Safe, affordable housing provides the foundation for a stable, successful life. Many families in Hawai‘i struggle with housing costs, which are among the highest in the nation. Some of Hawai‘i’s households with the greatest financial struggles are able to access subsidized housing that caps shelter costs—both rents and utilities—at 30 percent of the household’s income. These subsidized shelter costs provide a platform from which families can climb out of poverty or kupuna and others with fixed incomes can achieve the long-term stability necessary to avoid homelessness.
Across the state, people have felt that platform slowly crumble from beneath them as the owners and operators of some subsidized housing projects have failed to adjust utility subsidies to keep up with inflation. In some cases, the owners failed to make the legally-required adjustments for decades, affecting thousands of Hawai‘i’s families, some of whom were overcharged by over a hundred dollars a month for years.
LEJ’s first case, brought in 2004, was aimed at addressing this problem, stopping the overcharging of low-income families, and ensuring that the subsidized housing program serves its purpose as a platform for economic stability.
LEJ’s first client stepped forward to participate in a case that benefited thousands of public housing residents across the state, stopping rent overcharges that amounted to millions of dollars.
LEJ has litigated six such cases, securing over three million dollars in reimbursements for low-income families, and obtaining rent adjustments that amount to well over a million dollars each year going forward.
Tenants in public housing pay 30% of their income for rent. This rate ensures that tenants’ rent is within their ability to pay. Tenants need the remaining portions of their rent to cover other necessities, such as healthcare, food, and taxes.
Part of the public housing subsidy, under the federal Public Housing Act, includes a fair allowance for utilities. In 2003, LEJ lawyers discovered that the Hawai‘i Public Housing Authority and certain housing projects were not providing a fair allowance to their tenants, forcing to choose between paying for utilities or other necessities. These policies caused many public housing tenants to pay more than their legal share for housing and, in some cases, caused loss of housing.
LEJ has made it a priorty to ensure that public housing tenants received their fair share in utility allowances. In furtherance of that goal, LEJ filed three class action law suits against the local public housing authority seeking injunctive relief and re-payment of utility allowances to tenants.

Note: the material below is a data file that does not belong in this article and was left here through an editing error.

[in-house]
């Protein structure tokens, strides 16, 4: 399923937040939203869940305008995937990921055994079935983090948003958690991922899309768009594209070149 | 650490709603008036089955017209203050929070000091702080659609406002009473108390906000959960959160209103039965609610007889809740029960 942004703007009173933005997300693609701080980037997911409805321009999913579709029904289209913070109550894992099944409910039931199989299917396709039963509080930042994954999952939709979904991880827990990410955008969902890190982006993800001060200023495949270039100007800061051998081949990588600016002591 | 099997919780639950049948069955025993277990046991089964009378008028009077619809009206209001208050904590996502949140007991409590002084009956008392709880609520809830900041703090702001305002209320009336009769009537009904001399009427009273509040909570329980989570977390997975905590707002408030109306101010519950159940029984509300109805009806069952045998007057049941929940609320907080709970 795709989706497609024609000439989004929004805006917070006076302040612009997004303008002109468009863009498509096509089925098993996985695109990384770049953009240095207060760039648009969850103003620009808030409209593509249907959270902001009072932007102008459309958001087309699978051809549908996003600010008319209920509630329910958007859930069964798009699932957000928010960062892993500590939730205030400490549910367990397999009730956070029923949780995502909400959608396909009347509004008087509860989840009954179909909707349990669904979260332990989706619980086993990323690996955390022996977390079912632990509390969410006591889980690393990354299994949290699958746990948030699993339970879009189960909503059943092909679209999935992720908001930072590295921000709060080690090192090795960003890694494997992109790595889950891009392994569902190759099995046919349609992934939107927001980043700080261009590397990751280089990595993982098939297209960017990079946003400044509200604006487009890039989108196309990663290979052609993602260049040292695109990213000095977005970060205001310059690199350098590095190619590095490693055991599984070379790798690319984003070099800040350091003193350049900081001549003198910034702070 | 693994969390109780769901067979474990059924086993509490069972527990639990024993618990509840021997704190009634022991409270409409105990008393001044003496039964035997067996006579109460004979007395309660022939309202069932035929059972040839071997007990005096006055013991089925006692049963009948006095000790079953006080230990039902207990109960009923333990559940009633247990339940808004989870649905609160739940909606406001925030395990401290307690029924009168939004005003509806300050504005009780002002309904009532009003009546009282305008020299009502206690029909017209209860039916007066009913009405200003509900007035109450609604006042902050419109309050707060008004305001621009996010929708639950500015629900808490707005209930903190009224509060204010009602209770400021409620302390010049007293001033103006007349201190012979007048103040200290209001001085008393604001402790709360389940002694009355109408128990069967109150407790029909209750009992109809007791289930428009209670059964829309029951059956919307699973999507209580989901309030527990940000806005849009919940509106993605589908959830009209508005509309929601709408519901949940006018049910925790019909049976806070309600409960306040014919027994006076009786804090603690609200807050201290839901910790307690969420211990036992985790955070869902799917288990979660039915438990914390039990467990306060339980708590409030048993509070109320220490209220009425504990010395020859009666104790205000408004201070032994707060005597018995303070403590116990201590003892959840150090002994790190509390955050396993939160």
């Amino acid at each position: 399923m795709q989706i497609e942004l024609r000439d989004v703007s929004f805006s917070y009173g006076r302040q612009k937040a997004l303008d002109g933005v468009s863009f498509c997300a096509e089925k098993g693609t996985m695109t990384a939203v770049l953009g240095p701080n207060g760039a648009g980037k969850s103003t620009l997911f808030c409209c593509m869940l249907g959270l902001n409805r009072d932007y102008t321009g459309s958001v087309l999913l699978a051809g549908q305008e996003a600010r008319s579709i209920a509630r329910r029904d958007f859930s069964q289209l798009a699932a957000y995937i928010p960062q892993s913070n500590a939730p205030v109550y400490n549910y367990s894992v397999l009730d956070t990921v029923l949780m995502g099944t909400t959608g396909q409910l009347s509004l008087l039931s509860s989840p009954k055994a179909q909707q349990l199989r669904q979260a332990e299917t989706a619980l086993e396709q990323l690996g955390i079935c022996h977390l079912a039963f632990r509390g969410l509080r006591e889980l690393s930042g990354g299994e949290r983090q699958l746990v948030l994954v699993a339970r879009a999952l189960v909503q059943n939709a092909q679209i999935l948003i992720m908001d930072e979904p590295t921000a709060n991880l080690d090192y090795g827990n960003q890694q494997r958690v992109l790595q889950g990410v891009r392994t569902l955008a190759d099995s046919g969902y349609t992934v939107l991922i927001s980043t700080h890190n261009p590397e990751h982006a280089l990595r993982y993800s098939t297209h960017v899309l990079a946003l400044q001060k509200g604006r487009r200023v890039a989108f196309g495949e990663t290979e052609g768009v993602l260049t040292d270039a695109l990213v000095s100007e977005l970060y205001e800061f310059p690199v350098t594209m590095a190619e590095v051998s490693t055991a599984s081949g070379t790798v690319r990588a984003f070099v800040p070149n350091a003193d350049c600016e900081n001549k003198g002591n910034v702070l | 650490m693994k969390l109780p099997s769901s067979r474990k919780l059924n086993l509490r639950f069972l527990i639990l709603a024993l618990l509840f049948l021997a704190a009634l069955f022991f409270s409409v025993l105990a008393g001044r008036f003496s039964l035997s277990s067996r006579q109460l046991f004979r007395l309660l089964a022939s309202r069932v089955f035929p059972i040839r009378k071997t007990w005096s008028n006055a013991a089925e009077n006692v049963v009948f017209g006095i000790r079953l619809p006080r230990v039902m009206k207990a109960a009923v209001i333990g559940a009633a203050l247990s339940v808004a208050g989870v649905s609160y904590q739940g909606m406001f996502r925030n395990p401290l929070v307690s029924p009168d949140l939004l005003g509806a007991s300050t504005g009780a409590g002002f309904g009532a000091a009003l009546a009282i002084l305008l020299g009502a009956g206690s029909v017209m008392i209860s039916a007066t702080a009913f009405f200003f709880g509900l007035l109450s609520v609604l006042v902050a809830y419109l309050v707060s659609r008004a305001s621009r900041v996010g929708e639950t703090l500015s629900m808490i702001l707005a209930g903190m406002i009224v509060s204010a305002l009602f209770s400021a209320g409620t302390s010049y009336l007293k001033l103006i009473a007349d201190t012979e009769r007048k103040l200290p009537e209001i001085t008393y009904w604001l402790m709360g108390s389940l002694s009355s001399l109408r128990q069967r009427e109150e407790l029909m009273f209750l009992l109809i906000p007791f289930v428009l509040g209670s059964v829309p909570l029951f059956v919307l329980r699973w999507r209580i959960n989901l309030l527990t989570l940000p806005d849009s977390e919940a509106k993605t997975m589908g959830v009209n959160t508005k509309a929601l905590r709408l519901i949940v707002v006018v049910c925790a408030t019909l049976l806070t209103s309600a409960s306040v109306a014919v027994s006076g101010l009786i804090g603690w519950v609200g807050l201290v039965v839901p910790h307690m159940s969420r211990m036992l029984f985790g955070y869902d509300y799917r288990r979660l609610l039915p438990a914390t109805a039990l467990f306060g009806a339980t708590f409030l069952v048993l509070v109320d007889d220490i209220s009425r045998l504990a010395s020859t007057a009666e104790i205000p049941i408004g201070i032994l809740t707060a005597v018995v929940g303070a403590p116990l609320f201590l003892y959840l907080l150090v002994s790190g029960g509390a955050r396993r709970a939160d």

- Shea v. Kahuku Housing Foundation, Civil No. 09-1-2076 (Haw. Cir. Ct.)- LEJ represents tenants at Kahuku Elderly housing project in a class action to compensate tenants for unfair utility allowances. The case was filed on September 8, 2009.
- Cruz v. Jack Hall Hawaii Housing Corpoation, Civil No. 09-1-2077 (Haw. Cir. Ct). LEJ represents tenants at Jack Hall Waipahu housing project in a class action to compensate tenants for unfair utility allowances. The case was filed on September 8, 2009.
- Blake v. Nishimura, Civil No. 08-00281 (D. Haw). LEJ represents tenants at Westlake Apartments, a City and County of Honolulu project, in a class action to compensate tenants for unfair utility allowances. This case resulted in increased utility allowances and significant awards of back rent.
- Waters v. Housing and Community Development, Civil No. 05-1-0815 (Haw. Cir. Ct.). LEJ represented a class tenants at Wilikina Apartments, a State of Hawaii project, in a class action to compensate tenants for unfair utility allowances. The case resulted in significant awards of back rent.
- Smith v. Housing and Community Development, Civil No. 04-1-69K.(Haw. Cir. Ct.). LEJ represented a statewide class of public housing tenants in Hawaii Circuit Court against the Hawaii Housing and Community Development Corporation, seeking classwide damages to compensate tenants for unfair utility allowances. The State ultimately settled the case, paying tenants $2.3 million.
- Smith v. Aveiro, Civil No. 04-00309 (D. Haw). LEJ represented tenants at Ke Hale Kahaluu public housing in U.S. District Court seeking classwide injunctive relief for failures by the Hawaii Housing and Community Development Corporation to provide fair utility allowances. The case was dismissed on mootness grounds in 2006, as the underlying issues had been resolved.
- Amone v. Aveiro, Civil No. 04-00508 (D. Haw). LEJ represented a statewide class of public housing tenants in U.S. District Court seeking injunctive relief under the Americans with Disabilities Act and the Public Housing Act seeking fair utility allowances for disabled persons whose energy usage is higher than average. The Federal Court issued a permanent injunction, requiring the State to provide a fair subsidy to these individuals.